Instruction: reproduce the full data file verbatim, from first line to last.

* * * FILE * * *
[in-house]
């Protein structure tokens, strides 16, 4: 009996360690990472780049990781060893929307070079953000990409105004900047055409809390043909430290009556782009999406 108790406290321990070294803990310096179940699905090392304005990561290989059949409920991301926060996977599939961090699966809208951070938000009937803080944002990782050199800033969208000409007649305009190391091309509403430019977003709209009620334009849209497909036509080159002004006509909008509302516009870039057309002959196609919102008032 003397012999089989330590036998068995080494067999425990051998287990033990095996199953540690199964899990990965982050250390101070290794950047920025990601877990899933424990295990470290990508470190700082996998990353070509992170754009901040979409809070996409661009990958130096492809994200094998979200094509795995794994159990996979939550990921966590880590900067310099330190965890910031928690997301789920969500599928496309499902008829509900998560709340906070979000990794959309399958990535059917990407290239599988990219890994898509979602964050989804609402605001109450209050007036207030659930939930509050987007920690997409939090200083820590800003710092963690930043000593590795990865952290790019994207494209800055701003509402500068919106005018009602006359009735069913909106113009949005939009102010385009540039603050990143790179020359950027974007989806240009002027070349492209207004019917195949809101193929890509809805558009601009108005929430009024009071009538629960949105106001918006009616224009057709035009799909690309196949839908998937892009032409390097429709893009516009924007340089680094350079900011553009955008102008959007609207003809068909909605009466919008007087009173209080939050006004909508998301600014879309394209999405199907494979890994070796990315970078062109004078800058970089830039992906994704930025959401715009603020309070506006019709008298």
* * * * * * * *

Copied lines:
[in-house]
């Protein structure tokens, strides 16, 4: 009996360690990472780049990781060893929307070079953000990409105004900047055409809390043909430290009556782009999406 108790406290321990070294803990310096179940699905090392304005990561290989059949409920991301926060996977599939961090699966809208951070938000009937803080944002990782050199800033969208000409007649305009190391091309509403430019977003709209009620334009849209497909036509080159002004006509909008509302516009870039057309002959196609919102008032 003397012999089989330590036998068995080494067999425990051998287990033990095996199953540690199964899990990965982050250390101070290794950047920025990601877990899933424990295990470290990508470190700082996998990353070509992170754009901040979409809070996409661009990958130096492809994200094998979200094509795995794994159990996979939550990921966590880590900067310099330190965890910031928690997301789920969500599928496309499902008829509900998560709340906070979000990794959309399958990535059917990407290239599988990219890994898509979602964050989804609402605001109450209050007036207030659930939930509050987007920690997409939090200083820590800003710092963690930043000593590795990865952290790019994207494209800055701003509402500068919106005018009602006359009735069913909106113009949005939009102010385009540039603050990143790179020359950027974007989806240009002027070349492209207004019917195949809101193929890509809805558009601009108005929430009024009071009538629960949105106001918006009616224009057709035009799909690309196949839908998937892009032409390097429709893009516009924007340089680094350079900011553009955008102008959007609207003809068909909605009466919008007087009173209080939050006004909508998301600014879309394209999405199907494979890994070796990315970078062109004078800058970089830039992906994704930025959401715009603020309070506006019709008298």